Minimum confidence number

Almost no one believes there are a hundred Sumatran rhinos left. Those citing that number always refer to it as the official tally and not the real one. The lowest total I heard from experts was 50 to 60 animals left in the wild. This is hardly unrealistic, given the stories I was told.

However, looking at the lowest estimates I heard for each site, rather than a global total, the population is potentially even smaller. The most pessimistic scenario: 30 wild rhinos (the most optimistic, around 90).

“Let us think about the minimum number where we are confident,” Talukdar said.

He estimated fewer than a hundred but didn’t want to speculate beyond. But his point still stands: If we assume the worst-case scenario, instead of the best, as has been done in the past, things change quickly.

A 2015 population viability analysis (pdf) found that even without human-generated threats like poaching, Sumatran rhino populations faced “high rates of extinction” if their numbers fell below 15 breeding or 40 non-breeding animals. This means none of the current sites are secure: Way Kambas and Leuser have the best chances long-term, but only under optimistic scenarios. Under worst-case scenarios, all four population groups face immediate risk of extinction. And those nine rhinos in captivity? Not nearly enough, given that only two have successfully bred.

It is clearer than ever that aggressive action, such as quickly catching rhinos in the wild to bring them into breeding centers, is necessary to ensure the species survives — if not in the wild, at least in captivity, with hopes one day it could be returned to its jungle home. Indeed, the worst-case scenario seems to leave open only two options: catch rhinos for captive breeding, or stand by and watch as the species goes extinct.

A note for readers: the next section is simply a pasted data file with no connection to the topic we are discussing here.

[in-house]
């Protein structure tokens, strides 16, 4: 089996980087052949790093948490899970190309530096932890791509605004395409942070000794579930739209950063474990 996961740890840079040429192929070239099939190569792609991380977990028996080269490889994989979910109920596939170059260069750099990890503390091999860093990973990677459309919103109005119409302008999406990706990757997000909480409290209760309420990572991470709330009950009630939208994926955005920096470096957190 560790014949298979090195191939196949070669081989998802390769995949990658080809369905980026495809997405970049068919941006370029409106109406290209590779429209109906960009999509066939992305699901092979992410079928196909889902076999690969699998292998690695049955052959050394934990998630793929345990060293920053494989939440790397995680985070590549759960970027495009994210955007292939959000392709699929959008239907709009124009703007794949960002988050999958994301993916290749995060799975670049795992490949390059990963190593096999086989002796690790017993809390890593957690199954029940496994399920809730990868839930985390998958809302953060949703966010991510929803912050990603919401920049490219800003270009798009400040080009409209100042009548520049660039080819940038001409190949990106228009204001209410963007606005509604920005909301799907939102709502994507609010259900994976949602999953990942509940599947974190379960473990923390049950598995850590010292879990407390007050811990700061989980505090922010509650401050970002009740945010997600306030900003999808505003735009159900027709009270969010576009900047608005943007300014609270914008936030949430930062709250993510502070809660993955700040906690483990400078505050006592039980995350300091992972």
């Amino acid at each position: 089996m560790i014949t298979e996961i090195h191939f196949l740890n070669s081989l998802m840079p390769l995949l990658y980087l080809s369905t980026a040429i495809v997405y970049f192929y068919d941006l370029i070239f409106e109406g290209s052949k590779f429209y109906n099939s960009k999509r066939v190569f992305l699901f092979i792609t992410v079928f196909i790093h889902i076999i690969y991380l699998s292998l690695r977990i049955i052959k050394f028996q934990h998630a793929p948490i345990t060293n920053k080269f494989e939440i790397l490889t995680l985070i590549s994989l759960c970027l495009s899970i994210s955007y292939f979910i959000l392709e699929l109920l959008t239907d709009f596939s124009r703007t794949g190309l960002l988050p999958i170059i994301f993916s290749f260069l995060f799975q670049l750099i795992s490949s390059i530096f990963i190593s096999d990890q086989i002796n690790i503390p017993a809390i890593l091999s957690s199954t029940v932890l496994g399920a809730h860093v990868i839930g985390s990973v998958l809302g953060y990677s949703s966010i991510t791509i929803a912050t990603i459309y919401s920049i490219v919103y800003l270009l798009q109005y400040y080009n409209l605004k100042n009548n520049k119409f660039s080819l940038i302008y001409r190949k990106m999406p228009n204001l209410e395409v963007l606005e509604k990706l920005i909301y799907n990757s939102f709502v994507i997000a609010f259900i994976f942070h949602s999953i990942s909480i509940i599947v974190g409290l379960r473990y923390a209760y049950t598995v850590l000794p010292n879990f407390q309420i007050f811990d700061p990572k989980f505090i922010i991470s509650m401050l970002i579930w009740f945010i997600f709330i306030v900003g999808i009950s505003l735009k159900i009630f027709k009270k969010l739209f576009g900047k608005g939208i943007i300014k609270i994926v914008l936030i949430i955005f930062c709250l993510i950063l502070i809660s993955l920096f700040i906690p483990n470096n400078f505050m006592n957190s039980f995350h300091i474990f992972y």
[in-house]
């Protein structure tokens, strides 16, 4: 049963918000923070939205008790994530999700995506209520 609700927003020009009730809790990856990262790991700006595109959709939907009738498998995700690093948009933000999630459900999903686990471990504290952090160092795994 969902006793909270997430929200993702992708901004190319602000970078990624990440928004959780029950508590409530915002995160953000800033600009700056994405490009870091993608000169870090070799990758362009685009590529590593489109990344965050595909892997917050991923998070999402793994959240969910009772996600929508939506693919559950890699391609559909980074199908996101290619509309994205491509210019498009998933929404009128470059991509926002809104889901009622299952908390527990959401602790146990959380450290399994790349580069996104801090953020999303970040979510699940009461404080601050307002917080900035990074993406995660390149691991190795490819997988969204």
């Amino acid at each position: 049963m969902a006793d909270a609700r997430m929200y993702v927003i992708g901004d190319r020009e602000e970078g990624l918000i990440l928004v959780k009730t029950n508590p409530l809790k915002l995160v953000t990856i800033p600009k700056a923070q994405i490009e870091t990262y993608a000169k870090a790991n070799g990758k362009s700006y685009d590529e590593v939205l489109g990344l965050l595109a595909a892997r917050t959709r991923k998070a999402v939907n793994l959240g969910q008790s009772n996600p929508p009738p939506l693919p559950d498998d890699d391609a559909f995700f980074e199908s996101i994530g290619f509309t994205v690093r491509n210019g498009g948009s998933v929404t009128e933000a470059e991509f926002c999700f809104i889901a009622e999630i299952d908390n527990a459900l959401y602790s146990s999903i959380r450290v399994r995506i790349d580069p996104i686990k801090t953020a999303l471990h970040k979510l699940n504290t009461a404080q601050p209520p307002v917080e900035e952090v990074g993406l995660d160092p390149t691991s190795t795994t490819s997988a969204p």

Currently, officials appear to be choosing the latter.

Continue reading Part Two of this series, focusing on Bukit Barisan Selatan National Park.

Way Kambas National Park in southern Sumatra is one of the last remaining areas inhabited by wild Sumatran rhinos. Photo by Rhett A. Butler/Mongabay.


  • IUCN and UNEP-WCMC, The World Database on Protected Areas (WDPA) [On-line], September, Cambridge, UK: UNEP-WCMC. Available at: Accessed through Global Forest Watch in November 2017.

Banner image: Harapan, age ten, eating in his natural enclosure at the Sumatran Rhino Sanctuary. Photo by Jeremy Hance for Mongabay.

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Correction: “Steller’s” sea cow was originally mistakenly spelled as “Stellar’s” sea cow.

Article published by Isabel Esterman